A NEW investment company that combines cattle grazing with carbon sequestration has looked to southwest Qld for its first property. Packhorse Pastoral Company bought 8360-hectare Stuart’s Creek, 45km northwest of Roma, as part of a $1.5-billion acquisition plan to deploy restoration practices on a large scale in Australia.
The purchase followed the company’s first round of fundraising that secured $62.5m. Chairman Tim Samway said the response confirmed investors’ desire for opportunities that delivered environmental impact combined with strong returns.
“We are very pleased with the confident response from the investment community to this unique opportunity,” he said in a press release. “Our mission to build the greatest land custodian, land restoration and beef supply chain business in the world is supported by our new shareholders in the company.
“We have many high-net worth individuals now interested in our next fund raise. We know the expected financial returns generated by our business model are solid, but it’s the additional value of our environmental impact and the potential for carbon sequestration that has captured the attention of investors.
“National conversations about the opportunities in regenerative agriculture are becoming commonplace. Essentially, we’re giving people an opportunity to buy into a business underwritten by high-class agricultural assets that will have a positive impact on the climate, our environment and our food supply.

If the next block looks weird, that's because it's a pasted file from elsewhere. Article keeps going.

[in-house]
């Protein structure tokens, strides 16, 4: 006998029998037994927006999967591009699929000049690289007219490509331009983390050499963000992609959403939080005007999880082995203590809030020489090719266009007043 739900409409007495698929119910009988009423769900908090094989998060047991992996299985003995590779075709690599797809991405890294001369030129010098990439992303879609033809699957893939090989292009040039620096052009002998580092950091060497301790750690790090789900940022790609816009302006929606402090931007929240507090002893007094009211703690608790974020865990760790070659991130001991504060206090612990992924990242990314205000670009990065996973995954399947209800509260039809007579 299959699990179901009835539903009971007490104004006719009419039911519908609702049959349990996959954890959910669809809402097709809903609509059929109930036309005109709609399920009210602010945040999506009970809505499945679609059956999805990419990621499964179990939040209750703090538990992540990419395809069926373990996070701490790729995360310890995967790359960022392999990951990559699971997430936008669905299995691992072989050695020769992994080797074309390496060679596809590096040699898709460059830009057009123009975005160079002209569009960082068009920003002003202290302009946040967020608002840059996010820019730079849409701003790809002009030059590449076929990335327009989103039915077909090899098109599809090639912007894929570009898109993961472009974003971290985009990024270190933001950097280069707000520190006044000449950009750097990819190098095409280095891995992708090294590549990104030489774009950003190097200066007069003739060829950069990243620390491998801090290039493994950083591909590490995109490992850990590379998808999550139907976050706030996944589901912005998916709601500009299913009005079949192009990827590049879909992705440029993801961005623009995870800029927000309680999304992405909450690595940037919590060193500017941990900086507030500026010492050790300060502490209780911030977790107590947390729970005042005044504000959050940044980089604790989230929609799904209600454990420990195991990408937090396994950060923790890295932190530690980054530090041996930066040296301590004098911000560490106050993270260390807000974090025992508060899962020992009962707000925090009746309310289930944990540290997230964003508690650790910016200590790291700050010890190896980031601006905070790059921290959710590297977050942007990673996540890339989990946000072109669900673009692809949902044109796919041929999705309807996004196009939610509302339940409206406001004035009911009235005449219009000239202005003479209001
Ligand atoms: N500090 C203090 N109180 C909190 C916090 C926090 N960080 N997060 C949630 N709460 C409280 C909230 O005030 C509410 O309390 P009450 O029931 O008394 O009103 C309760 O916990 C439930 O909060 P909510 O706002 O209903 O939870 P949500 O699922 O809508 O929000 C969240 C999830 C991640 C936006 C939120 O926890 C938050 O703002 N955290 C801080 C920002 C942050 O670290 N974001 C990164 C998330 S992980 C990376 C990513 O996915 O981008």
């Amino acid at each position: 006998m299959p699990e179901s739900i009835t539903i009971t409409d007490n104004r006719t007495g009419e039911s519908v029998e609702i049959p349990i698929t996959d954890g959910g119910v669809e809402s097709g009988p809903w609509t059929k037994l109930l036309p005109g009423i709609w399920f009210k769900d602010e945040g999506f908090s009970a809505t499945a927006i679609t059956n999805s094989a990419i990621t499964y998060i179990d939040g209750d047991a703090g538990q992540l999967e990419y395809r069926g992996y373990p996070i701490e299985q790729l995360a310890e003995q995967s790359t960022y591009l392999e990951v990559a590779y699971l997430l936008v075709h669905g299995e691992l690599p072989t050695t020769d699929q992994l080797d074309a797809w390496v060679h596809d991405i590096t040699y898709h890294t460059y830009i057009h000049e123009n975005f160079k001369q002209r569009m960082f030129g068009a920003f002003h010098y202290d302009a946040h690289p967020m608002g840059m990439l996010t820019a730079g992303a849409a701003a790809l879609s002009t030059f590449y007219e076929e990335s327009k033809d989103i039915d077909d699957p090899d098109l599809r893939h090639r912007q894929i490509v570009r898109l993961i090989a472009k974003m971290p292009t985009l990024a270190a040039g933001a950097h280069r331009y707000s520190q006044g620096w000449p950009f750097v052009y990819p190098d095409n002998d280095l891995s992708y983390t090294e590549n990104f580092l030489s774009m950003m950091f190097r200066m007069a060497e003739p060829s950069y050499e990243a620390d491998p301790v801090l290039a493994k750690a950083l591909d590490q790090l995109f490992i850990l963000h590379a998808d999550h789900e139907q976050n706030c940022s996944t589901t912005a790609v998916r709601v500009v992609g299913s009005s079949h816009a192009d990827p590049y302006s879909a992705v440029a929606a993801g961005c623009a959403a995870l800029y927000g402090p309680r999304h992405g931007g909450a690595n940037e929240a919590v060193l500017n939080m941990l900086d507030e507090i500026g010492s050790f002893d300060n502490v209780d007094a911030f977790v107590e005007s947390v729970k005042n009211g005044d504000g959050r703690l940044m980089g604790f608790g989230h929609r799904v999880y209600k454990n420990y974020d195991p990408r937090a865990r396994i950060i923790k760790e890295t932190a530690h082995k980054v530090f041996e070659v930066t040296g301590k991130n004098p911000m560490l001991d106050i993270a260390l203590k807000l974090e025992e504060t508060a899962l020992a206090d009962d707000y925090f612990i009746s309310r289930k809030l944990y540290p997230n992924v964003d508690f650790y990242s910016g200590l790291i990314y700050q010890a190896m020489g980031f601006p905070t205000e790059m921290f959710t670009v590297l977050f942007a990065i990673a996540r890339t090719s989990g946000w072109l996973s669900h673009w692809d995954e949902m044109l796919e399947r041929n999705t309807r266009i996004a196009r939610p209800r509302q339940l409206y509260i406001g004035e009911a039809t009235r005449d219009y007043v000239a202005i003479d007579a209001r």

“Furthermore, an investment will produce regular income from a non-correlated asset class with a long history of consistent capital growth. Our investors are acutely aware of the financial opportunities that come with the increasing demand for organisations to become carbon neutral. Packhorse is currently deploying sizeable programs to generate carbon credits which have the potential to provide long-term upside for our investors.”
Samway said the Stuart’s Creek property was premium pastoral land with good water sources and grass cover. It satisfied Packhorse’s acquisition criteria that enabled the company to meet its environmental and financial obligations through principles of regenerative agriculture.
“Our team, led by Packhorse managing director and expert cattle property manager Geoff Murrell, is looking forward to realising the land improvement opportunities at Stuart’s Creek and implementing the Packhorse process to achieve optimal biodiversity,” Samway said.
The company’s scientific team assessed pasture to calculate a baseline level of soil organic carbon before introducing plants, grasses and cultures to the soil. Introduction of specific flora, combined with higher livestock grazing density, assisted the regenerative process and in turn improved the value of the land through an increase in carrying capacity.
The Packhorse team is negotiating a pipeline of agricultural properties between Coonamble in NSW and Taroom in Qld before the next round of funding in September.